Why I passionately hate Person First Language

Some people decided a while back that people with disabilities sounds better to them than disabled people. And Person First Language, PFL, was born. It’s always in the form of person with insert-disability. Instead of an autistic man, you get a man with autism and so on.

I hate PFL. I’ll call you whatever you want, and use your terminology. Meanwhile, quit with the silly PFL. The worst offenders seem to be autism parents, meaning parents whose children are autistic. “Mother of a son with autism”. No. How about parents with autism of their children? If you can’t see your child or children past their disability labels, your parenting is a bit offputting.

I’m not a “woman with autism”, “woman with autism spectrum disorder”, “woman with visual impairments”. I choose to decide how I describe myself. So if I were to use PFL, I would say I am an autistic person with visual impairments and who suffers from femaleness. There, even more crimes of disability-PC terminology (“suffers from”). Yes, I certainly am a person, and the disabilities can be added later, if relevant, but I’ll be the one who decides what I see relevant to include, and even for deciding what I suffer from. I could also describe myself as a screenreader user, or a braille aficionado, or a runner, or a knitter, or however I please. Or just with the name. My accessibility passions or medical history of my eyeballs isn’t always relevant to what I’m doing.

A big part of what is a disability is by culture. Let’s get rid of the medical models. The Deaf are a good example for this. A few decades ago they decided they are not handicapped or disabled, they are Deaf. It’s an identity. A sign language speaker, not a person that is broken and needs fixing. Now we need a similar revolution for other what used to be called handicaps. Many Autistic people are starting to get tired of being told how we are always wrong and should always do our best to blend in the neurotypical world. So there is change in the air: people are becoming more open about their neurodivergence issues. No more closet autism, or closet dyslexia. So instead of focusing on the failure to perform as the standardized human’s skills for the average age and sex as a problem to be fixed, it’s different when it’s seen from a different point of view. Dyslexic; so what? It comes with plenty of good sides for the brain and logic. Autistic; so what? It just means I think like an engineer, and don’t realize or care that I’m supposed to notice and compliment your haircut or new shirt or coo at those children that are screaming somewhere. Autistic, or dyslexic, or deaf or what have you, doesn’t mean you have to be seen as broken.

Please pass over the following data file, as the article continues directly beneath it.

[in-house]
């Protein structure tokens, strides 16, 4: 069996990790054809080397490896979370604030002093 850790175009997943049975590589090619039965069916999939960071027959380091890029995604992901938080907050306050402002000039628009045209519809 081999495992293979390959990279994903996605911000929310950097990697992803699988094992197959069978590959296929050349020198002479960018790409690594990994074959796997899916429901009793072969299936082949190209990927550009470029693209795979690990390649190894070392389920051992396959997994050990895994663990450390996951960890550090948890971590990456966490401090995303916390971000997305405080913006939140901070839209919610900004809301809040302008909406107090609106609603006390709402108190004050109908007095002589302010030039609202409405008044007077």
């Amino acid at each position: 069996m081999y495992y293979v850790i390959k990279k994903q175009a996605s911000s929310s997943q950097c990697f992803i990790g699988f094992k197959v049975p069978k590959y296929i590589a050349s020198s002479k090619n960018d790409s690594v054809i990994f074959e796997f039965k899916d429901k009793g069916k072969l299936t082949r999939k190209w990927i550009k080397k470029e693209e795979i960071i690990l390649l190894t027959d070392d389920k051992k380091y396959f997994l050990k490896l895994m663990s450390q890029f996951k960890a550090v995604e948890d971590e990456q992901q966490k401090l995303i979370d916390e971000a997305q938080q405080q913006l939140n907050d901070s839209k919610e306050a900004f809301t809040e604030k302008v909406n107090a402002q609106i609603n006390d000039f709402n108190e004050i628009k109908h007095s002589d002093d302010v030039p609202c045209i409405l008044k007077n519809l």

Some even try to use PFL where it sounds completely wrong. Person with blindness, or man with deafness. No. Please stop. Just say the word (blind, deaf, or other). Or skip it completely if it makes no difference to the context or action. Alice is a runner. That would be good enough, even if Alice wore blade legs for running. Jim is a software developer. Also good. Jim might also be deaf, or blind, or deafblind and autistic, and/or a wheelchair user. Do any of those details add anything useful or positive to the context? Inspiration porn is not useful, so listing a person’s disabilities when they do what everyone does in their life is not worth mentioning. Like when they eat, walk, work, live independently and so on. Of course when meeting in person, if it makes a difference, it’s ok to mention it. But try to do it nicer, and maybe use it as an ice breaker. “Sorry for not standing up…” with a big smile should suffice if you use a wheelchair. If you are a lipreader meeting new people, tell it. People might find it weird that you look at their mouth, or not notice you have problems hearing if it goes unsaid. If your eyes give less info than average… still trying to get this nailed down better. “I don’t have a very good facial memory.” doesn’t always suffice, as people will still start talking to you without introducing themselves the next time they see you. This of course will vary depending on how blind you look or don’t look like. Sigh. Ok, not ready to introduce myself or really any of the disability related things when meeting people for the first time. So I’ll just sit or stand there somewhere, silently, wearing dark shades, headphones, and a baseball cap, and somehow observe the people go by.

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